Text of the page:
They will soon learn to love it, says Betty, because it means quality time with its owner. And its important they get to enjoy it because grooming has to be done on a regular basis with these dogs. Betty also recommends a professional clip for pet Cocker’s about twice a year.
Although English Cocker Spaniel enthusiasts will shake their heads adamantly when asked if this breed has any flaws, it does have one weakness which even die-hard Cocker lovers have to admit to these pooches love food and will over-indulge whenever possible. Owners stress that the hardest part of keeping your Cocker trim is having the strength not to give in to your pets soulful eyes and pathetic look as it watches you eat dinner. Be strong, they say, because this breed will eat far more than it should if allowed to and this can be bad for your pets health and wellbeing. Give treats, they say, but when appropriate, such as when training.
The Levitan household was changed forever when their English Cocker Spaniel, Goldie, came into their lives as a tiny eight-week-old puppy three years ago. Mum Cherrise admits she is not much of a dog person, but Goldies loyalty has won her over. She follows me all over the house and will lie at my feet when I sit down to do some work, says Cherrise. She is amazingly in touch with our emotions. According to Warren Levitan, Goldie is an amazingly intuitive dog and he says its not accurate to label Cocker Spaniels as unintelligent.
Goldie actually recognises some words and is completely in tune with what goes on in our family and how we are feeling, he says. She follows our orders perfectly and was easy to toilet train. She is a very loving dog and considers herself one of the family in fact I am convinced she thinks she is the fourth child in the household!
Warren emphasises that Goldie is particularly good with their three children. When our youngest was two years old, he used to use Goldie as a foot-stool to reach things she would just lie their and take it all, he says with a laugh.
When deciding what dog to get, Warren knew that he did not want a small dog and was drawn to the medium-sized English Cocker after having lived next door to one as a child. The Cocker Spaniel next door was such a good-natured and friendly dog and I have never forgotten it, says Warren. When it comes to medium-sized dogs, the English Cocker Spaniel is the best.
Swinging like pendulums next to their faces, Cocker ears are wonderful to look at and feel but can cause trouble for your pooch. Because of the length of the ear, air does not circulate as well as it should internally, allowing bacteria to thrive and ear infections to develop. Signs that something is amiss is if your dog shakes its head vigorously or scratches at its ears. You’ll also know something is wrong if the ear turns pink inside or has a bad odour. If this occurs, clean the ear with an ear cleaner and see your vet if the condition persists.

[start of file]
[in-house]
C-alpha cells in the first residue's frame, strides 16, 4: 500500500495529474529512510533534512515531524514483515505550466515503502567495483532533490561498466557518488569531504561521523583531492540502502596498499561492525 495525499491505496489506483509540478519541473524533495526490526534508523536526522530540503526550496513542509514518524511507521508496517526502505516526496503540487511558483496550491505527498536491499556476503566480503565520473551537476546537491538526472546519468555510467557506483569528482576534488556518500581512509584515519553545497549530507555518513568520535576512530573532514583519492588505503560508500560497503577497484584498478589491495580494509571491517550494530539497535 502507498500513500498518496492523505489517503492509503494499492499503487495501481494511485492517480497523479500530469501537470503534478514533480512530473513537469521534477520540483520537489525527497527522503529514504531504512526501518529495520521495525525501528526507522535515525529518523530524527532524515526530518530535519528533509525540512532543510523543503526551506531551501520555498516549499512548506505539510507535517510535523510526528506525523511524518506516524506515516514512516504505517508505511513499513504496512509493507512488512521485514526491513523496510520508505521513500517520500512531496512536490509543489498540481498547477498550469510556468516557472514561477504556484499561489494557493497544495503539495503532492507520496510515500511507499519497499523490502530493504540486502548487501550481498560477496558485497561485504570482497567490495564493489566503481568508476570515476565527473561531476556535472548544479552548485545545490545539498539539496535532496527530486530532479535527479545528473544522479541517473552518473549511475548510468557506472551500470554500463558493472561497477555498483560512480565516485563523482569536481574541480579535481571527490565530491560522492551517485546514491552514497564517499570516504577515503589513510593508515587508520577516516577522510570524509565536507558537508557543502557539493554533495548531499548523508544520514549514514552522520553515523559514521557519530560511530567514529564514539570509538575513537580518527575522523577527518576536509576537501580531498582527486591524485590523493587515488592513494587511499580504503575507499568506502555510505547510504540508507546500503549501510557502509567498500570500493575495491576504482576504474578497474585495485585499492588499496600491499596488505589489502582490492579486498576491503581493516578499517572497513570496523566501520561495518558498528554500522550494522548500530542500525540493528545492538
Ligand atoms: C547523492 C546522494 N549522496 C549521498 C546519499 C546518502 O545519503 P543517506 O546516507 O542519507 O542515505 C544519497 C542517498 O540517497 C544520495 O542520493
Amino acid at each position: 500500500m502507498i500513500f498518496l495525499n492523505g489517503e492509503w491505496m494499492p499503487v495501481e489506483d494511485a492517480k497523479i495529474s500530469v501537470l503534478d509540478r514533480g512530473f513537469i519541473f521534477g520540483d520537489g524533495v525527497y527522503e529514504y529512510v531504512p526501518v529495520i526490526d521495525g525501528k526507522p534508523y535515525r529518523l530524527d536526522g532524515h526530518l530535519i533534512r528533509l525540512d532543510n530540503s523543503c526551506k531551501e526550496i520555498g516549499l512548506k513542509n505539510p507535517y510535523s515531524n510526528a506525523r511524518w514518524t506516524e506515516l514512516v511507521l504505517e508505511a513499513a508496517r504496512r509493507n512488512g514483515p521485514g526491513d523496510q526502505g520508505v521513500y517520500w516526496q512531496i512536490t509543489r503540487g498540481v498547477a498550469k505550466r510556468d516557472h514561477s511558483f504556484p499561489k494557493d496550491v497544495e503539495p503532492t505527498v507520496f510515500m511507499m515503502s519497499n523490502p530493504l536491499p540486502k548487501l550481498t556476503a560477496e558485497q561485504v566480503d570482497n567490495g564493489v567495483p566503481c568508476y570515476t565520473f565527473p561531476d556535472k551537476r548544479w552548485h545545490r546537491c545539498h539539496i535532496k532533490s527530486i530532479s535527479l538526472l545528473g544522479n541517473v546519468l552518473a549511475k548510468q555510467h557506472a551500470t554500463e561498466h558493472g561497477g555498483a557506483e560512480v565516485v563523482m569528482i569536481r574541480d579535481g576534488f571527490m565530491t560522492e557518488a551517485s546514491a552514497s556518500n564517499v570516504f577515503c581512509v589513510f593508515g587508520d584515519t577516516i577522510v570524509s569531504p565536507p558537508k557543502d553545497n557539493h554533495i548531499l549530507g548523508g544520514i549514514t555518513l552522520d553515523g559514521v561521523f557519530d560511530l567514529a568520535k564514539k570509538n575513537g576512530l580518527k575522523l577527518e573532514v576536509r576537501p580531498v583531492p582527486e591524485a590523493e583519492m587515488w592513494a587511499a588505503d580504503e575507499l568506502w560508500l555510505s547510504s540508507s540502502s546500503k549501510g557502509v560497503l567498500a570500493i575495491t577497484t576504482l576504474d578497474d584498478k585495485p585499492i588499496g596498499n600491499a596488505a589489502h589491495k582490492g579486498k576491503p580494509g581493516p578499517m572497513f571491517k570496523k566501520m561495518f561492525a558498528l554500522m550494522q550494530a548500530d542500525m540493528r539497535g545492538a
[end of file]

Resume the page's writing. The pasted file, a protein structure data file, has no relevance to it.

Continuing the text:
Regularly check your Cocker’s ears, starting this routine while your pooch is a puppy so it gets used to it from the very beginning. Wipe out once a week with a DRY cotton ball and remove any visible wax.
Place water and food in a deep, narrow bowl to prevent ears from falling in. You can also use a snood to hold the ears back while your dog is eating.
Brits vs Yanks
The English Cocker Spaniel differs from the American Cocker Spaniel mostly in physical appearance. The English Cocker has less prominent eyes and a different-shaped head from the American Cocker.
The English Cocker is heavier and slightly bigger than its American cousin and has less hair on its stomach and legs.
Both breeds are found in the same colours and breeders in both countries refer to their respective Cockers as Cocker Spaniels.
Daily: This breed needs regular grooming, some owners choosing to give the coat a quick brush once a day to avoid knots. Make sure your dog has plenty of fresh water and shade if left alone. Buy your Cocker a deep narrow feeding bowl to prevent ears from falling into food and water, or use a snood. A trampoline bed, which will keep your pooch off a cold or hot floor, is a good idea. In winter, a blanket over the bed will keep your Cocker warm. Daily exercise is needed.
Weekly: Brush coat with a pin or slicker brush. Check your Cocker’s ears regularly. Wipe the ear out with a dry cotton ball and remove any visible wax. Make sure to keep moisture away from the ears.
Monthly: Check nails. Bath your Cocker once a month or when necessary.
Regular: Gastro-intestinal worming, heartworming and annual vaccinations. Unless you are showing your Cocker, its a good idea to get a professional hair clip about twice a year.
Hereditary diseases: This is a generally healthy breed, although the eye disease PRA (Progressive Retinal Atrophy) can affect the English Cocker. Make sure you buy from a reputable and registered breeder.
New South Wales: (02) 9894 7935
Northern Territory: (08) 8984 3570
Queensland: (07) 3300 1330
South Australia: (08) 8387 4127
Victoria: (03) 9786 2772
Western Australia: (08) 9398 7857